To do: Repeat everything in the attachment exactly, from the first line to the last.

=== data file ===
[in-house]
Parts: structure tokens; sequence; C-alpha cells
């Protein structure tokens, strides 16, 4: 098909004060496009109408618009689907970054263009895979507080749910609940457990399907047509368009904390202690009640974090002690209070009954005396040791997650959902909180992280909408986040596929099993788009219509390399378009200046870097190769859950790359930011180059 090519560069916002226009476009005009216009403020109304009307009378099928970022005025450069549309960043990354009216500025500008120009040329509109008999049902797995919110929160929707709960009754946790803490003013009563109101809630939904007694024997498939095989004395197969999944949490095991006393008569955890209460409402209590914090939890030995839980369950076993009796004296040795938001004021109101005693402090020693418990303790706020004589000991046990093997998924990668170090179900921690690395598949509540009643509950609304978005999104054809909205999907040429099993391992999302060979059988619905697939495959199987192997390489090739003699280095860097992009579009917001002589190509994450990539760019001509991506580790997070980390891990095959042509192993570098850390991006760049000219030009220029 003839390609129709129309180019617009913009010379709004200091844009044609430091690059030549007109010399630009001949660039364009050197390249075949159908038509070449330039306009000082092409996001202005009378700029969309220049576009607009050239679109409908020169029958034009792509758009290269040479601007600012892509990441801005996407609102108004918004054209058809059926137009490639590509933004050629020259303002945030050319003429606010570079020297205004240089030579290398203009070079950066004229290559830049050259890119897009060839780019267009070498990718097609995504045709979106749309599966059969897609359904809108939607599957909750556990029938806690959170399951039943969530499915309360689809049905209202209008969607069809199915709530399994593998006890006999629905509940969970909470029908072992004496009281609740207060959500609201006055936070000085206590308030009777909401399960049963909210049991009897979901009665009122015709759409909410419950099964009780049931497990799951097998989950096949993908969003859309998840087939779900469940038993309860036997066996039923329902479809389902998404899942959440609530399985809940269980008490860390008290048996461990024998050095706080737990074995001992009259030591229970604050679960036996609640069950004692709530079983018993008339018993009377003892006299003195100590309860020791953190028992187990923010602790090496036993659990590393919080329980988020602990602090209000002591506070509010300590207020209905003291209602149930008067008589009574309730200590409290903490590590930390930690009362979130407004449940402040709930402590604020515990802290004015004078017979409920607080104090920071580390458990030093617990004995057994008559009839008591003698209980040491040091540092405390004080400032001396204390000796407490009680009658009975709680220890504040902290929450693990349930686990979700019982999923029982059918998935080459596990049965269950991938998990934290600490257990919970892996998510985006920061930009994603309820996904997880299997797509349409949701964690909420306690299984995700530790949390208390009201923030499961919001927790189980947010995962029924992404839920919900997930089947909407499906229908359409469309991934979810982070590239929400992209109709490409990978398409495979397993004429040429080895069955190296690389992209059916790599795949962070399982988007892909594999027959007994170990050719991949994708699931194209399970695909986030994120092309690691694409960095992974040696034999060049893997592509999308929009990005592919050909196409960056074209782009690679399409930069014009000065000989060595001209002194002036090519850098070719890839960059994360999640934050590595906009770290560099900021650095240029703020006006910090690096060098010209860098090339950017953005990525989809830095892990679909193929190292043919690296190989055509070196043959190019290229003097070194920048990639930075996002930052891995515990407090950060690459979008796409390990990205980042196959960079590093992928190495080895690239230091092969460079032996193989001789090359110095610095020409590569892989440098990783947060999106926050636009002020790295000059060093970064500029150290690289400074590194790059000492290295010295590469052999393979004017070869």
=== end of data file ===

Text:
[in-house]
Parts: structure tokens; sequence; C-alpha cells
């Protein structure tokens, strides 16, 4: 098909004060496009109408618009689907970054263009895979507080749910609940457990399907047509368009904390202690009640974090002690209070009954005396040791997650959902909180992280909408986040596929099993788009219509390399378009200046870097190769859950790359930011180059 090519560069916002226009476009005009216009403020109304009307009378099928970022005025450069549309960043990354009216500025500008120009040329509109008999049902797995919110929160929707709960009754946790803490003013009563109101809630939904007694024997498939095989004395197969999944949490095991006393008569955890209460409402209590914090939890030995839980369950076993009796004296040795938001004021109101005693402090020693418990303790706020004589000991046990093997998924990668170090179900921690690395598949509540009643509950609304978005999104054809909205999907040429099993391992999302060979059988619905697939495959199987192997390489090739003699280095860097992009579009917001002589190509994450990539760019001509991506580790997070980390891990095959042509192993570098850390991006760049000219030009220029 003839390609129709129309180019617009913009010379709004200091844009044609430091690059030549007109010399630009001949660039364009050197390249075949159908038509070449330039306009000082092409996001202005009378700029969309220049576009607009050239679109409908020169029958034009792509758009290269040479601007600012892509990441801005996407609102108004918004054209058809059926137009490639590509933004050629020259303002945030050319003429606010570079020297205004240089030579290398203009070079950066004229290559830049050259890119897009060839780019267009070498990718097609995504045709979106749309599966059969897609359904809108939607599957909750556990029938806690959170399951039943969530499915309360689809049905209202209008969607069809199915709530399994593998006890006999629905509940969970909470029908072992004496009281609740207060959500609201006055936070000085206590308030009777909401399960049963909210049991009897979901009665009122015709759409909410419950099964009780049931497990799951097998989950096949993908969003859309998840087939779900469940038993309860036997066996039923329902479809389902998404899942959440609530399985809940269980008490860390008290048996461990024998050095706080737990074995001992009259030591229970604050679960036996609640069950004692709530079983018993008339018993009377003892006299003195100590309860020791953190028992187990923010602790090496036993659990590393919080329980988020602990602090209000002591506070509010300590207020209905003291209602149930008067008589009574309730200590409290903490590590930390930690009362979130407004449940402040709930402590604020515990802290004015004078017979409920607080104090920071580390458990030093617990004995057994008559009839008591003698209980040491040091540092405390004080400032001396204390000796407490009680009658009975709680220890504040902290929450693990349930686990979700019982999923029982059918998935080459596990049965269950991938998990934290600490257990919970892996998510985006920061930009994603309820996904997880299997797509349409949701964690909420306690299984995700530790949390208390009201923030499961919001927790189980947010995962029924992404839920919900997930089947909407499906229908359409469309991934979810982070590239929400992209109709490409990978398409495979397993004429040429080895069955190296690389992209059916790599795949962070399982988007892909594999027959007994170990050719991949994708699931194209399970695909986030994120092309690691694409960095992974040696034999060049893997592509999308929009990005592919050909196409960056074209782009690679399409930069014009000065000989060595001209002194002036090519850098070719890839960059994360999640934050590595906009770290560099900021650095240029703020006006910090690096060098010209860098090339950017953005990525989809830095892990679909193929190292043919690296190989055509070196043959190019290229003097070194920048990639930075996002930052891995515990407090950060690459979008796409390990990205980042196959960079590093992928190495080895690239230091092969460079032996193989001789090359110095610095020409590569892989440098990783947060999106926050636009002020790295000059060093970064500029150290690289400074590194790059000492290295010295590469052999393979004017070869």